Bitcoin’s hashrate has hit a new all-time high.
After plummeting in mid-April due to problems at some Chinese mining farms linked to a coal mine fire, it began to recover towards the end of the month and returned to previous levels by early May.
But the mid-April hashrate collapse also generated a sharp downward correction in difficulty at the beginning of May, which allowed mining profitability to recover after falling in late April.
So it’s no surprise that after the sharp drop in difficulty, a new little Bitcoin mining rush was triggered, which led to the hashrate recording a new all-time high today at over 180 Ehash/s.
We should note that the record, before the mid-April crash, was just over 160 Ehash/s, so it is an increase of over 10% on the previous ATH.
Moreover, what happened since mid-April has furthered an already ongoing process of reducing the proportion of hashrate residing in China.
The Chinese website 8btc.com reports that the country is gradually losing its dominant position in Bitcoin hashrate.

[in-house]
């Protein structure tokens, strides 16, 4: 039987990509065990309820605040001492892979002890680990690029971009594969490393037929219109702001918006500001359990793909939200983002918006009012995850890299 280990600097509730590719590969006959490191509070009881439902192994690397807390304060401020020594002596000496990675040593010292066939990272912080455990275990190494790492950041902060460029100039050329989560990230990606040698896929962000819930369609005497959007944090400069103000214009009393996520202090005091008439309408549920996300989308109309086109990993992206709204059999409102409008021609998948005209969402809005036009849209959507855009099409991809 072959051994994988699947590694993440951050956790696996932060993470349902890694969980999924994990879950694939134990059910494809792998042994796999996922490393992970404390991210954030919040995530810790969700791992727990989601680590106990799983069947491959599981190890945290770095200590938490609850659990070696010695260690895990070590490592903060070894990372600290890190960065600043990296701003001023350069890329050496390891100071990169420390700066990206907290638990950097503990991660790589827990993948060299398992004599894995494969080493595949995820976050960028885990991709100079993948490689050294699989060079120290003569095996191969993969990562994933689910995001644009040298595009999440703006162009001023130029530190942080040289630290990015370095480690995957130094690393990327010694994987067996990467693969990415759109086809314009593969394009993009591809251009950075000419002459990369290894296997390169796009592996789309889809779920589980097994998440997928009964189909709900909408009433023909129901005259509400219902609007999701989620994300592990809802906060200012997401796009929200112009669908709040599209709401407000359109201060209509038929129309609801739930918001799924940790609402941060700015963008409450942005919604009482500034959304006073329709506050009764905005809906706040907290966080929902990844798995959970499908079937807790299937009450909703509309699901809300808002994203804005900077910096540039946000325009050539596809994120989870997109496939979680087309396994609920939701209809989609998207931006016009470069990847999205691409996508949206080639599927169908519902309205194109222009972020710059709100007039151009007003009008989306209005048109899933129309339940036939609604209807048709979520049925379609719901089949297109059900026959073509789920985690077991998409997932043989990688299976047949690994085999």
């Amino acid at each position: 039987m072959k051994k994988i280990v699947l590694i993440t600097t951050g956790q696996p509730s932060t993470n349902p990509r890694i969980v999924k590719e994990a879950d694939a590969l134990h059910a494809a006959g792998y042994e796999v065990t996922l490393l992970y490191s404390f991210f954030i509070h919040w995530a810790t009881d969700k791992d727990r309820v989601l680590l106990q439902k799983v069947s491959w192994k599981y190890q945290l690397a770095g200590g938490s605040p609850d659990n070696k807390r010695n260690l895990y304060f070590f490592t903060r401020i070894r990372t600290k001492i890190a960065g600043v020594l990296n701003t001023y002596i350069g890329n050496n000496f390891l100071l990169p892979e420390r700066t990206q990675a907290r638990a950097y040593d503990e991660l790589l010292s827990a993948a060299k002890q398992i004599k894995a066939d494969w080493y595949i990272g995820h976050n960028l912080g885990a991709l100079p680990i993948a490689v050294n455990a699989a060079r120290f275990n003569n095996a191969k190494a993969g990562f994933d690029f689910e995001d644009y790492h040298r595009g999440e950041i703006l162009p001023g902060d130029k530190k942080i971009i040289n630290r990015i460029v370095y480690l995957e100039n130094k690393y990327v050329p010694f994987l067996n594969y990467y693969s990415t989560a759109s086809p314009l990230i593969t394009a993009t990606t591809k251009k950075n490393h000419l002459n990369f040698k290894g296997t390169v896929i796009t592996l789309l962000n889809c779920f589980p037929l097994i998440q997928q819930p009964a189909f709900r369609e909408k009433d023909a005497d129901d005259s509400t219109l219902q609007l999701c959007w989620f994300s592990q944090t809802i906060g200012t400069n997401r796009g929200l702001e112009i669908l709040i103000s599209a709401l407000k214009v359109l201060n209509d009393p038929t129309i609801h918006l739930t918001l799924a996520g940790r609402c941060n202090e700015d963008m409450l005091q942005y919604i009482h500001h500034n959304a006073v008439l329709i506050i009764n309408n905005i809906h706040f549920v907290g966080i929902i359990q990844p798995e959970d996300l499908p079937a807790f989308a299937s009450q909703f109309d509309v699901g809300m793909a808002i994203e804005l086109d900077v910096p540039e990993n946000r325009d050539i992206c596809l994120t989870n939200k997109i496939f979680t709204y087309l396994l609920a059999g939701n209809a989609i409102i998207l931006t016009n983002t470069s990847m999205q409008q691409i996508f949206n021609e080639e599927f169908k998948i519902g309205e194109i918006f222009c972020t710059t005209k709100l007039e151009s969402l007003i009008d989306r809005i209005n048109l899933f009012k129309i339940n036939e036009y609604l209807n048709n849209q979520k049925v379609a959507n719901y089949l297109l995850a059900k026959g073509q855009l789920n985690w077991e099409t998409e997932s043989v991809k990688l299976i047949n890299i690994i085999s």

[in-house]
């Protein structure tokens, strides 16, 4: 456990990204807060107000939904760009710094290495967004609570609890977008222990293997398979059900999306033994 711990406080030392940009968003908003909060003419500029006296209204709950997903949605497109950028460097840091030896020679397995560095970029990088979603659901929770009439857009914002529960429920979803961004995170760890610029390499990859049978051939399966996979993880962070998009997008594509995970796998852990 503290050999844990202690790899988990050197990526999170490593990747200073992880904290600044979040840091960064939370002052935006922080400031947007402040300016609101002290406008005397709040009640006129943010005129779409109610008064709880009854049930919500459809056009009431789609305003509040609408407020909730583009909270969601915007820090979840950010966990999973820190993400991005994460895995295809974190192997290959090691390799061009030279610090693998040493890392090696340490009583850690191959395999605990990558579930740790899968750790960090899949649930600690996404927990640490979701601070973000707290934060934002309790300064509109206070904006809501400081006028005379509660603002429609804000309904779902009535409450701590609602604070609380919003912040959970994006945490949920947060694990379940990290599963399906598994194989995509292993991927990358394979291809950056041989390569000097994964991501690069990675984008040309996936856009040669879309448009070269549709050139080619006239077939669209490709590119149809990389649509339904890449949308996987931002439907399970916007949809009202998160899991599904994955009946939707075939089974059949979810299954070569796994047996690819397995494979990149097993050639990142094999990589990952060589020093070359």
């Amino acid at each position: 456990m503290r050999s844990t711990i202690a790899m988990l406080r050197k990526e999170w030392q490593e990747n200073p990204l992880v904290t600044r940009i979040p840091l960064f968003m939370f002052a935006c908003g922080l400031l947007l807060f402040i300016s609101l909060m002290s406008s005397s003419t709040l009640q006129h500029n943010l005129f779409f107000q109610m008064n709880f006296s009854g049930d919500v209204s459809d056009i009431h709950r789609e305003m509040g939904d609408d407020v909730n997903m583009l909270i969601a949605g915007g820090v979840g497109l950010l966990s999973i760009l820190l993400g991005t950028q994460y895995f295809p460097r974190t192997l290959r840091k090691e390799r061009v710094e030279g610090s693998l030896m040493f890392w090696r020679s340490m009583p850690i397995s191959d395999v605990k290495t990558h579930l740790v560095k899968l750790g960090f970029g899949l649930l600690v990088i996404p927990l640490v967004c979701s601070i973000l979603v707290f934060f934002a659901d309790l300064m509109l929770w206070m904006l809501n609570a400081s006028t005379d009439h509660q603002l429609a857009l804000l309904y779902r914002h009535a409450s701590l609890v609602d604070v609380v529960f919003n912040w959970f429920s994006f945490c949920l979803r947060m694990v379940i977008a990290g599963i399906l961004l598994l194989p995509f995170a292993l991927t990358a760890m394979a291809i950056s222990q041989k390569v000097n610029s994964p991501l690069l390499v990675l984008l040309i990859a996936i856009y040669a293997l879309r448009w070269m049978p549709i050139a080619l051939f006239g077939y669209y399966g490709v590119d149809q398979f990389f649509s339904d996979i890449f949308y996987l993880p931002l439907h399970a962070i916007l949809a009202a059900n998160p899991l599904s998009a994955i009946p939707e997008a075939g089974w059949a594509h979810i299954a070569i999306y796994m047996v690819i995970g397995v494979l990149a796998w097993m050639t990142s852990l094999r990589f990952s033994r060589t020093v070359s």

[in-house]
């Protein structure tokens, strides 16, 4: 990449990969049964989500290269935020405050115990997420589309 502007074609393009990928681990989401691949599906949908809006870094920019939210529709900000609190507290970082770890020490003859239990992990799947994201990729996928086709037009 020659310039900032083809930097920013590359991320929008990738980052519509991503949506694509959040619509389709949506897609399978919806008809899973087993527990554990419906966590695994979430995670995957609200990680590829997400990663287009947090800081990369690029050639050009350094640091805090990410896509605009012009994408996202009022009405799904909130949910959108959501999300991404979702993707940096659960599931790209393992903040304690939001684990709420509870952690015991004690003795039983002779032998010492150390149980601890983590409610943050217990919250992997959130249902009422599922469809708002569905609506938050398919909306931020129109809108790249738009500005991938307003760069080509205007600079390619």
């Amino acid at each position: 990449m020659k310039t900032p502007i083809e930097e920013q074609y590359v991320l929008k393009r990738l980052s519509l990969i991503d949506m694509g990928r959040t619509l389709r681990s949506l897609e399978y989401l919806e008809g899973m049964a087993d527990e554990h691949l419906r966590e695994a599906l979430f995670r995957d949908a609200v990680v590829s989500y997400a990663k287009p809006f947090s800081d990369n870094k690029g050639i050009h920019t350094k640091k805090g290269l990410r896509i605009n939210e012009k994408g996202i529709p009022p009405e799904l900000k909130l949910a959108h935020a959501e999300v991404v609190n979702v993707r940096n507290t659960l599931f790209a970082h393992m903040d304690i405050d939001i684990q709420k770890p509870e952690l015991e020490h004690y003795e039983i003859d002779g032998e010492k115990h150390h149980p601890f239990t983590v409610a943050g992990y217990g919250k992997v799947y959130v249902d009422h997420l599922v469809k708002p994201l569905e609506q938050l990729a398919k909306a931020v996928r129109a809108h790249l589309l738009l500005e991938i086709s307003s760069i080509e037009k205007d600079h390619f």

Many new miners are setting up farms in other parts of the world, but even some Chinese miners are moving abroad.
Recently the dominance of Chinese hashrate has been declining significantly, so much so that the author of the 8btc.com article himself, Iyke Aru, wrote:
“Perhaps, this could be a good thing for the Bitcoin network in the long run, as it will make it more decentralized”.
The Bitcoin hashrate in the world
Furthermore, to date, it would appear that around 11% of Bitcoin’s hashrate is located in the US, while Canada is also starting to play a crucial role in this area.
In China, several factors hamper local mining farms, such as legislation that is hostile to cryptocurrencies and restrictions on compliance with the country’s electricity production and consumption commitments.
There are even rumours of a possible future boycott of coins mined with polluting energy sources, leading to a slow migration towards the use of renewable energy by existing mining farms.